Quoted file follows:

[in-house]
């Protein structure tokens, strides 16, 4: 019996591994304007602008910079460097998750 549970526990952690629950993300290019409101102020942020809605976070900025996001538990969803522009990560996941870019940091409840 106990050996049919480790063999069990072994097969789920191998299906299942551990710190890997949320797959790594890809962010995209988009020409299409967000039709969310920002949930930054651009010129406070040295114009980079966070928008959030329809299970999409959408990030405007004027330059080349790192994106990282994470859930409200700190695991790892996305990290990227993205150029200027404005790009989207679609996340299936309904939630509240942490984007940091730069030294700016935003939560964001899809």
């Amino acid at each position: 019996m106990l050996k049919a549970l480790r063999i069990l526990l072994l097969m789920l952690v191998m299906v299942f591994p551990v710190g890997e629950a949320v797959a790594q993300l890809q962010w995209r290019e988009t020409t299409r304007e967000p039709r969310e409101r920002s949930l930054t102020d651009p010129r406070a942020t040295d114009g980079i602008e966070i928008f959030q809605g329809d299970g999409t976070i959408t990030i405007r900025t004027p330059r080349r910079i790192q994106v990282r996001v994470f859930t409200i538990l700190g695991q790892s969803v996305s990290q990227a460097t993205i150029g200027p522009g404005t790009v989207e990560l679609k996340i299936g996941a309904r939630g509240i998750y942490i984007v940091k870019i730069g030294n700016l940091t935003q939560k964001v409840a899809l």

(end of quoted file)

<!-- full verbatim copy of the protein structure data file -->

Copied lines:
[in-house]
């Protein structure tokens, strides 16, 4: 019996591994304007602008910079460097998750 549970526990952690629950993300290019409101102020942020809605976070900025996001538990969803522009990560996941870019940091409840 106990050996049919480790063999069990072994097969789920191998299906299942551990710190890997949320797959790594890809962010995209988009020409299409967000039709969310920002949930930054651009010129406070040295114009980079966070928008959030329809299970999409959408990030405007004027330059080349790192994106990282994470859930409200700190695991790892996305990290990227993205150029200027404005790009989207679609996340299936309904939630509240942490984007940091730069030294700016935003939560964001899809």
């Amino acid at each position: 019996m106990l050996k049919a549970l480790r063999i069990l526990l072994l097969m789920l952690v191998m299906v299942f591994p551990v710190g890997e629950a949320v797959a790594q993300l890809q962010w995209r290019e988009t020409t299409r304007e967000p039709r969310e409101r920002s949930l930054t102020d651009p010129r406070a942020t040295d114009g980079i602008e966070i928008f959030q809605g329809d299970g999409t976070i959408t990030i405007r900025t004027p330059r080349r910079i790192q994106v990282r996001v994470f859930t409200i538990l700190g695991q790892s969803v996305s990290q990227a460097t993205i150029g200027p522009g404005t790009v989207e990560l679609k996340i299936g996941a309904r939630g509240i998750y942490i984007v940091k870019i730069g030294n700016l940091t935003q939560k964001v409840a899809l």